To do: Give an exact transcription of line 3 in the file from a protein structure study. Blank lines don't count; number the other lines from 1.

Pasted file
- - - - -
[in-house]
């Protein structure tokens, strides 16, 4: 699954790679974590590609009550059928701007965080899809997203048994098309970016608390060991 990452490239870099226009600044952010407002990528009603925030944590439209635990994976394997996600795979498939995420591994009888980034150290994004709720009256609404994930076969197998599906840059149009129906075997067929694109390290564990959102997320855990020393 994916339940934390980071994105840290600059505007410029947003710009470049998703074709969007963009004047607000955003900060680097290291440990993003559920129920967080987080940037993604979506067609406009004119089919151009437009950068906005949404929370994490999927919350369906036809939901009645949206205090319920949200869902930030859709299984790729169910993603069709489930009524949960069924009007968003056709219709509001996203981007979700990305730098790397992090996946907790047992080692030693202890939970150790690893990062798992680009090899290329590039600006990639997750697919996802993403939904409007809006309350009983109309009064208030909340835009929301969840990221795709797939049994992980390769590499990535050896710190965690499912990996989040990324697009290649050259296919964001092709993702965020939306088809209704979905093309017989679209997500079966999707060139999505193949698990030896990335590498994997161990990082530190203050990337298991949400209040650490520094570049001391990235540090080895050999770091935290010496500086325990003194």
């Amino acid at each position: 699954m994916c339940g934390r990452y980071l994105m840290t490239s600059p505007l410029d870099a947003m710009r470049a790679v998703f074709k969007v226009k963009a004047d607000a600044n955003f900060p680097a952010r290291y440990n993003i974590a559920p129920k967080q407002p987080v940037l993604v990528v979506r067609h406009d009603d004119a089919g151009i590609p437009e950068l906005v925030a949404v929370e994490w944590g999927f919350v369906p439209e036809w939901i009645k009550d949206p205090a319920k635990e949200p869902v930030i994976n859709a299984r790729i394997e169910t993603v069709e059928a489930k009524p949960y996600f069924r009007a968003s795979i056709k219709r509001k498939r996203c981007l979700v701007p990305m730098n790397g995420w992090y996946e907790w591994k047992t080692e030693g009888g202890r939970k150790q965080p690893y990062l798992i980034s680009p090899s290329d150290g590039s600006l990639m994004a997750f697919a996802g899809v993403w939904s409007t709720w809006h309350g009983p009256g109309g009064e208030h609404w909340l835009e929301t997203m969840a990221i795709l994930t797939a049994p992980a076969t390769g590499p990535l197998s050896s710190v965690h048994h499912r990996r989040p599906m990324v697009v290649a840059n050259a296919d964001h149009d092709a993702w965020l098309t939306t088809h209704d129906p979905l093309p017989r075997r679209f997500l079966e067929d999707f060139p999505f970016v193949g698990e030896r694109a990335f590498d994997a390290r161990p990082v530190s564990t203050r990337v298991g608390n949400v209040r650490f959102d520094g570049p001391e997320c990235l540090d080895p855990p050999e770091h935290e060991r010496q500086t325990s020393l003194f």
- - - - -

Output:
């Amino acid at each position: 699954m994916c339940g934390r990452y980071l994105m840290t490239s600059p505007l410029d870099a947003m710009r470049a790679v998703f074709k969007v226009k963009a004047d607000a600044n955003f900060p680097a952010r290291y440990n993003i974590a559920p129920k967080q407002p987080v940037l993604v990528v979506r067609h406009d009603d004119a089919g151009i590609p437009e950068l906005v925030a949404v929370e994490w944590g999927f919350v369906p439209e036809w939901i009645k009550d949206p205090a319920k635990e949200p869902v930030i994976n859709a299984r790729i394997e169910t993603v069709e059928a489930k009524p949960y996600f069924r009007a968003s795979i056709k219709r509001k498939r996203c981007l979700v701007p990305m730098n790397g995420w992090y996946e907790w591994k047992t080692e030693g009888g202890r939970k150790q965080p690893y990062l798992i980034s680009p090899s290329d150290g590039s600006l990639m994004a997750f697919a996802g899809v993403w939904s409007t709720w809006h309350g009983p009256g109309g009064e208030h609404w909340l835009e929301t997203m969840a990221i795709l994930t797939a049994p992980a076969t390769g590499p990535l197998s050896s710190v965690h048994h499912r990996r989040p599906m990324v697009v290649a840059n050259a296919d964001h149009d092709a993702w965020l098309t939306t088809h209704d129906p979905l093309p017989r075997r679209f997500l079966e067929d999707f060139p999505f970016v193949g698990e030896r694109a990335f590498d994997a390290r161990p990082v530190s564990t203050r990337v298991g608390n949400v209040r650490f959102d520094g570049p001391e997320c990235l540090d080895p855990p050999e770091h935290e060991r010496q500086t325990s020393l003194f």